Session Title: Sjögren's Syndrome: Clinical Aspects
Session Type: Abstract Submissions (ACR)
In the clinical diagnostic criteria of IgG4-related disease (IgG4-RD), Sjögren’s syndrome (SS) appears as one of the exclusion criteria. However, in Europe, where Mikulicz’s disease and SS were merged into one syndrome, some of the IgG4-RD patients might be hidden as a subset of SS.
There are special symptoms during the disease course of SS that raise the possibility of IgG4-RD whereas other symptoms identify certain SS patients as having high risk for developing malignant lymphoma (lymphoma high risk – LHR).
The aim of this study was to identify patients with IgG4-RD among patients followed up because of SS and to compare the aforementioned two subsets, with special attention on their IgG4 levels.
Data of 65 SS patients were analysed. Patients are followed up in the University o Debrecen, Hungary. Patients were divided into 4 subgroups:
– IgG4-RDsusp (n=15): patients at whom IgG4-RD can be raised (male gender, negative anti-Ro/SS-A and anti-La/SS-B, autoimmune pancreatitis, autoimmune hepatitis or sclerotizing cholangitis, persisting salivary gland swelling (SGS), lymphadenopathy)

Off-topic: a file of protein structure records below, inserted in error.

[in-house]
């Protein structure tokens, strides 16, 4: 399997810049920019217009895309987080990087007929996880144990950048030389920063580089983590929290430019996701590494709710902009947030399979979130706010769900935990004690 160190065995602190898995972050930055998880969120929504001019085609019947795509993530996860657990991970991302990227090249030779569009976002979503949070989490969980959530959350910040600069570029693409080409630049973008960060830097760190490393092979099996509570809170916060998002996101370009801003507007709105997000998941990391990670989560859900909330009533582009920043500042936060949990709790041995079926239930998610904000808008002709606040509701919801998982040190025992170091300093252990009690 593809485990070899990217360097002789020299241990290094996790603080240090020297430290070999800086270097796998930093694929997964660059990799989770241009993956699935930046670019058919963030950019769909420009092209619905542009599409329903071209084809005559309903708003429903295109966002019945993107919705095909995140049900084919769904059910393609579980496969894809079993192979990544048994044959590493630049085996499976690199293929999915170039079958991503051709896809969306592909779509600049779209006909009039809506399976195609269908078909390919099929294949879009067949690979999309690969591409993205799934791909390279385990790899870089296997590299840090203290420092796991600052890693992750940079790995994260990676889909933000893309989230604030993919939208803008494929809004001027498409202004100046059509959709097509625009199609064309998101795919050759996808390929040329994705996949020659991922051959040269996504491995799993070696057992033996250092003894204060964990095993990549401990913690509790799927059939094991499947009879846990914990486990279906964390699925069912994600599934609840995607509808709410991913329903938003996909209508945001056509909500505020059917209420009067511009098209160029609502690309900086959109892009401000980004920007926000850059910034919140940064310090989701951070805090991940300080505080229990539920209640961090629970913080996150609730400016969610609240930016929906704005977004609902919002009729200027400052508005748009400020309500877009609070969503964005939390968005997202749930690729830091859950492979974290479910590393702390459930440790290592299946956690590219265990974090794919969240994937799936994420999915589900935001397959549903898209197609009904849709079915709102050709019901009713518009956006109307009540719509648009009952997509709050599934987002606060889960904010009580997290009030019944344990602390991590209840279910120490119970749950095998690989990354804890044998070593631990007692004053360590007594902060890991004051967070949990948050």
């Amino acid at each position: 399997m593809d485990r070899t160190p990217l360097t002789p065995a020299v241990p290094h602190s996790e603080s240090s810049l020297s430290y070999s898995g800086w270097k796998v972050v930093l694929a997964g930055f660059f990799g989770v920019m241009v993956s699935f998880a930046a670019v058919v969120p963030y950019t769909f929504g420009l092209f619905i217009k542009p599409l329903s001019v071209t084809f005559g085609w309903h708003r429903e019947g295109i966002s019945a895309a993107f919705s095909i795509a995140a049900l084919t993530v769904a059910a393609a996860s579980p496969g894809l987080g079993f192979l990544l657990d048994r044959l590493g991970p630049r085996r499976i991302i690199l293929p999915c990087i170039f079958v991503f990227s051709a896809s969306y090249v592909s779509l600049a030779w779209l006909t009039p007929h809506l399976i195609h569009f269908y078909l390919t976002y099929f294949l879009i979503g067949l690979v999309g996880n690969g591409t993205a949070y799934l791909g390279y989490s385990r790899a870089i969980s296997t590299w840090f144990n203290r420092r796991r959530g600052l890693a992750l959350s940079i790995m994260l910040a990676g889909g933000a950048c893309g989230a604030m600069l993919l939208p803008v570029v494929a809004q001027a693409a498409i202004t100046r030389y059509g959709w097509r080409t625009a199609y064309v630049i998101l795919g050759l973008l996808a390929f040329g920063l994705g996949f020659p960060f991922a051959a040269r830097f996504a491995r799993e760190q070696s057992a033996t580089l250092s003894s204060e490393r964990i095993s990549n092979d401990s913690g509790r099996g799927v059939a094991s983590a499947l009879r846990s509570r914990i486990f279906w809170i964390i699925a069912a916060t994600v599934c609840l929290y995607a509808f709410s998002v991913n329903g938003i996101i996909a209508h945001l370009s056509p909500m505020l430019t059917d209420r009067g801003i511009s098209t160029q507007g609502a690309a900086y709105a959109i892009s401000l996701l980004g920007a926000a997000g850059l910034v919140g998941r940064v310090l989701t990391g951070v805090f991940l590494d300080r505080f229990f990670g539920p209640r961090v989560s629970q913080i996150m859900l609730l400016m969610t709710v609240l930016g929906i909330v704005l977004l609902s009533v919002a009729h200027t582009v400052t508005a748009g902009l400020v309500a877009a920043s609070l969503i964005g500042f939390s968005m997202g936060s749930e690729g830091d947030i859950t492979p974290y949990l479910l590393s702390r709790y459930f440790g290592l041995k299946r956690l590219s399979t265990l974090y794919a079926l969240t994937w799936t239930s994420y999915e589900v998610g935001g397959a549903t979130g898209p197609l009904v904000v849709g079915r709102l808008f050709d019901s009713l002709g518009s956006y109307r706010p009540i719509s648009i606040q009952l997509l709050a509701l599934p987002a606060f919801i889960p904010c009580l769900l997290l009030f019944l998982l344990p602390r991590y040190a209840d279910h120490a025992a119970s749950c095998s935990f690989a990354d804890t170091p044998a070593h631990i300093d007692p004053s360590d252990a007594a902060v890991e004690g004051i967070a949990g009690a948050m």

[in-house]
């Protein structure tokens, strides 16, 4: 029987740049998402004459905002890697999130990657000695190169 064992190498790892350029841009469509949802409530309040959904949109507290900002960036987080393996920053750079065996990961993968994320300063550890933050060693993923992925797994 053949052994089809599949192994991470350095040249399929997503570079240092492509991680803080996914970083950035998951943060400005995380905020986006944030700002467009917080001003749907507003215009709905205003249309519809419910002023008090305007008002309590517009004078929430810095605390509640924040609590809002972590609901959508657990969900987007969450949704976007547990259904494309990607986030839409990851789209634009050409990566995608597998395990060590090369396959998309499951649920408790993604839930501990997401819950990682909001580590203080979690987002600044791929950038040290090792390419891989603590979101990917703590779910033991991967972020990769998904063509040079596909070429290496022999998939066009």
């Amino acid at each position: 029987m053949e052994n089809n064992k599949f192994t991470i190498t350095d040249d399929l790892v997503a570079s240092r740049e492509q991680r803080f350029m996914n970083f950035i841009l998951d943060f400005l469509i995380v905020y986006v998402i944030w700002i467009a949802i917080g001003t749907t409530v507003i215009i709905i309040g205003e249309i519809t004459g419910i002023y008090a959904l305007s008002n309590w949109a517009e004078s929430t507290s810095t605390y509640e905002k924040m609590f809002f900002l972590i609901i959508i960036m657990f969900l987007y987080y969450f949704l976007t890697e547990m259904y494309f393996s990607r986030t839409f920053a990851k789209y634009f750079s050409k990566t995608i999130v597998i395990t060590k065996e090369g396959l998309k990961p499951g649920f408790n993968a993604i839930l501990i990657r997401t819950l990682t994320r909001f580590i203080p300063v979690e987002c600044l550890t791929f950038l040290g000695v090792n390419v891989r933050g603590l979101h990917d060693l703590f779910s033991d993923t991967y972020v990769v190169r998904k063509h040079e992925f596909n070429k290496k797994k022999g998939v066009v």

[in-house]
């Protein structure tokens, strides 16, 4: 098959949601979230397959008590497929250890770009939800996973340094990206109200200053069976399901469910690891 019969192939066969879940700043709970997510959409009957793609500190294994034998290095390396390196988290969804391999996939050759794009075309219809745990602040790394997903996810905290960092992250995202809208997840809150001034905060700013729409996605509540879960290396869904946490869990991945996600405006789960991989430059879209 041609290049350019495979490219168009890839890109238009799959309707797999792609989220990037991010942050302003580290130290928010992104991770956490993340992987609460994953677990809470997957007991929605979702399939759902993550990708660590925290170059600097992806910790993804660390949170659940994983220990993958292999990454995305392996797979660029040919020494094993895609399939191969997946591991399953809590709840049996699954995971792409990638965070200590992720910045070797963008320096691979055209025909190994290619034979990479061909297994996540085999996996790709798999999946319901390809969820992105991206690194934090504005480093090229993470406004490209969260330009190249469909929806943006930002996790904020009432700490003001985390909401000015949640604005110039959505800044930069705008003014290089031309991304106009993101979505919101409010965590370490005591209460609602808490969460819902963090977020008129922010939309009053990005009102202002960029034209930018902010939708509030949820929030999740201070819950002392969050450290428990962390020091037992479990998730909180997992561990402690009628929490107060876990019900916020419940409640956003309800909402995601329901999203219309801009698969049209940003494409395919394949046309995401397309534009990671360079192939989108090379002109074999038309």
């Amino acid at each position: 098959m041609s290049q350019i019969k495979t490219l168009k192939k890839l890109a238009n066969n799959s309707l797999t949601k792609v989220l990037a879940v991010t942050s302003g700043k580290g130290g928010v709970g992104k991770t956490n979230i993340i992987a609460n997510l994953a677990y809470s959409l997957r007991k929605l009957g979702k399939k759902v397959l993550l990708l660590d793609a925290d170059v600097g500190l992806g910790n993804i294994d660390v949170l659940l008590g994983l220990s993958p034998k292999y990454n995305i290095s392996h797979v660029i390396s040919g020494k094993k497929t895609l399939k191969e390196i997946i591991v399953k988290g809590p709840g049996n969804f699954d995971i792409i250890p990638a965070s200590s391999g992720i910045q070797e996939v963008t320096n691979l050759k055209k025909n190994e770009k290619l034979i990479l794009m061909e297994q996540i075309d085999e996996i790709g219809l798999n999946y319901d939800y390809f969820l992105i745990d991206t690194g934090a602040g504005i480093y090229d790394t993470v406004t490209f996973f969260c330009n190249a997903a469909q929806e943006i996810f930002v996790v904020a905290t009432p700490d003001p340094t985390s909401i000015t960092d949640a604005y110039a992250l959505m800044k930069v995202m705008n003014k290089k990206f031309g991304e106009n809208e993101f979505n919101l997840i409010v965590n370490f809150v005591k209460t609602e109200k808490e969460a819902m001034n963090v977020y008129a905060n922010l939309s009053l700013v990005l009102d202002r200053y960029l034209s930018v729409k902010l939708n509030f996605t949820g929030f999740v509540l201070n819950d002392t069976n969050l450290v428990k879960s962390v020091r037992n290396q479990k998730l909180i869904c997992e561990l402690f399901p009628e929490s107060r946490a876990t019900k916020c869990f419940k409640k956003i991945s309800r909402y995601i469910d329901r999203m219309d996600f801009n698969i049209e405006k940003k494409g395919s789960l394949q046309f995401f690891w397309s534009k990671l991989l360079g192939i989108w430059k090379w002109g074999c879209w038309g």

– LHR (n=16): patients with high risk of malignant lymphoma: persisting leukopenia, low complement levels, polyneuropathy, vasculitis, gammopathy, cryoglobulinemia, persisting SGS or lymphadenopathy
– IgG4-RDsusp+LHR (n=20): patients eligible for both IgG4-RD and LHR group
– Control (n=14): patients with SS who are not eligible for any of the aforementioned groups.
Clinical course, total IgG and IgG4 levels, IgG4/IgG ratios and EULAR SSDAIs were compared.
Statistical analyses were performed with SPSS 19.0 software. P<0.05 was considered statistically significant.
Four patients fulfilled the diagnostic criteria for IgG4-RD.
Total IgG level of the LHR group was significantly higher than that of IgG4-RDsusp patients (18.7 g/l vs. 11.6 g/l, p=0.0033). IgG4 concentrations were significantly higher at the IgG4-RDsusp patients than in the LHR group (0.46 g/l vs. 0.12 g/l, p=0.032).
IgG4/IgG ratio was significantly higher both in the IgG4-susp and in the IgG4-susp+LHR group compared to the other two groups.
The two common features of the IgG4-RDsusp and the LHR group, namely SGS and lymphadenopathy, were analysed separately, too.
Among patients with SGS (n=35), IgG4/IgG ratio was significantly higher (p=0.036). Neither total IgG, nor IgG4 levels differed significantly. Lymphadenopathic patients (n=10) had significantly higher IgG4 levels than those without lymphadenopathy (p=0.042).
ESSDAI median was higher in patients with elevated IgG4 concentrations (2 vs. 6, p=0.026). Average ESSDAI score was elevated in the LHR group (4.0 vs. 1.3, p=<0.001).
Our results support the hypothesis that some patients may be “hidden” under the diagnosis of SS unless their serum IgG4 level is measured. Measurement of IgG4 serum level is recommended before the introduction of any immunosuppressive treatment.
Based on our findings, although patients with LHR and patients with possible IgG4-RD share some clinical symptoms (SGS and lymphadenopathy), they differ significantly regarding their IgG and IgG4 levels such as IgG4/IgG ratio.
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